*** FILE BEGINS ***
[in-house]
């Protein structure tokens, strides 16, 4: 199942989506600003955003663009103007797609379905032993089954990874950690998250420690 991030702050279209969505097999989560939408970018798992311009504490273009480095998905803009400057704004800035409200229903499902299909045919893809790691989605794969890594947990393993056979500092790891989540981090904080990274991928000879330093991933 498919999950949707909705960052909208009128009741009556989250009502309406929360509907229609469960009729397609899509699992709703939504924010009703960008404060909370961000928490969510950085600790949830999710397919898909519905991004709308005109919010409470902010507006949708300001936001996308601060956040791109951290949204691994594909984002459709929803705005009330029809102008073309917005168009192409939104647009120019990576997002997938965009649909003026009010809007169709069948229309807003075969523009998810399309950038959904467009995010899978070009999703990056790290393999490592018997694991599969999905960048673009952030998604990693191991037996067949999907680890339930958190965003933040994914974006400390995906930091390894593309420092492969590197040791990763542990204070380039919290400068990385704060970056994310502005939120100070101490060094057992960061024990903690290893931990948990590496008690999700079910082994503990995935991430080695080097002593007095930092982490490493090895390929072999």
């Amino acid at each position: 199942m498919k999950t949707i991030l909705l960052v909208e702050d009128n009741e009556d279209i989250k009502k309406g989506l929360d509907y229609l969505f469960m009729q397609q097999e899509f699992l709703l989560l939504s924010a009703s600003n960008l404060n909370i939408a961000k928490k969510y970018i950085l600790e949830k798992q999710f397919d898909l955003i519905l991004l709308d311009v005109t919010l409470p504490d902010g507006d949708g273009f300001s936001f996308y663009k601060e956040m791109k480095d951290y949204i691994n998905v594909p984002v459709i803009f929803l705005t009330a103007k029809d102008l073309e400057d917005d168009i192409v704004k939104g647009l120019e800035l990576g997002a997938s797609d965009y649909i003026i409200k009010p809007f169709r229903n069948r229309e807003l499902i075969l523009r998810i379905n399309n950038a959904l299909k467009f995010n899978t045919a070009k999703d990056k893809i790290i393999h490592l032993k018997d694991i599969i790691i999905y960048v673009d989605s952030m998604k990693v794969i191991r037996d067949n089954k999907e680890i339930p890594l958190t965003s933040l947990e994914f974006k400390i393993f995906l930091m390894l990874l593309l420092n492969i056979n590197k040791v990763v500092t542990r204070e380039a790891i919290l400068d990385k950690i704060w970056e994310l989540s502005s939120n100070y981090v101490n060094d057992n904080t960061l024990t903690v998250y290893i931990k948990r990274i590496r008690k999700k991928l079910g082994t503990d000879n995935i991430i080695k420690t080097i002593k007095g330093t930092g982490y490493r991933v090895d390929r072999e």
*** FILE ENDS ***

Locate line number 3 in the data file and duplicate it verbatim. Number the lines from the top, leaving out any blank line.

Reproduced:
């Amino acid at each position: 199942m498919k999950t949707i991030l909705l960052v909208e702050d009128n009741e009556d279209i989250k009502k309406g989506l929360d509907y229609l969505f469960m009729q397609q097999e899509f699992l709703l989560l939504s924010a009703s600003n960008l404060n909370i939408a961000k928490k969510y970018i950085l600790e949830k798992q999710f397919d898909l955003i519905l991004l709308d311009v005109t919010l409470p504490d902010g507006d949708g273009f300001s936001f996308y663009k601060e956040m791109k480095d951290y949204i691994n998905v594909p984002v459709i803009f929803l705005t009330a103007k029809d102008l073309e400057d917005d168009i192409v704004k939104g647009l120019e800035l990576g997002a997938s797609d965009y649909i003026i409200k009010p809007f169709r229903n069948r229309e807003l499902i075969l523009r998810i379905n399309n950038a959904l299909k467009f995010n899978t045919a070009k999703d990056k893809i790290i393999h490592l032993k018997d694991i599969i790691i999905y960048v673009d989605s952030m998604k990693v794969i191991r037996d067949n089954k999907e680890i339930p890594l958190t965003s933040l947990e994914f974006k400390i393993f995906l930091m390894l990874l593309l420092n492969i056979n590197k040791v990763v500092t542990r204070e380039a790891i919290l400068d990385k950690i704060w970056e994310l989540s502005s939120n100070y981090v101490n060094d057992n904080t960061l024990t903690v998250y290893i931990k948990r990274i590496r008690k999700k991928l079910g082994t503990d000879n995935i991430i080695k420690t080097i002593k007095g330093t930092g982490y490493r991933v090895d390929r072999e």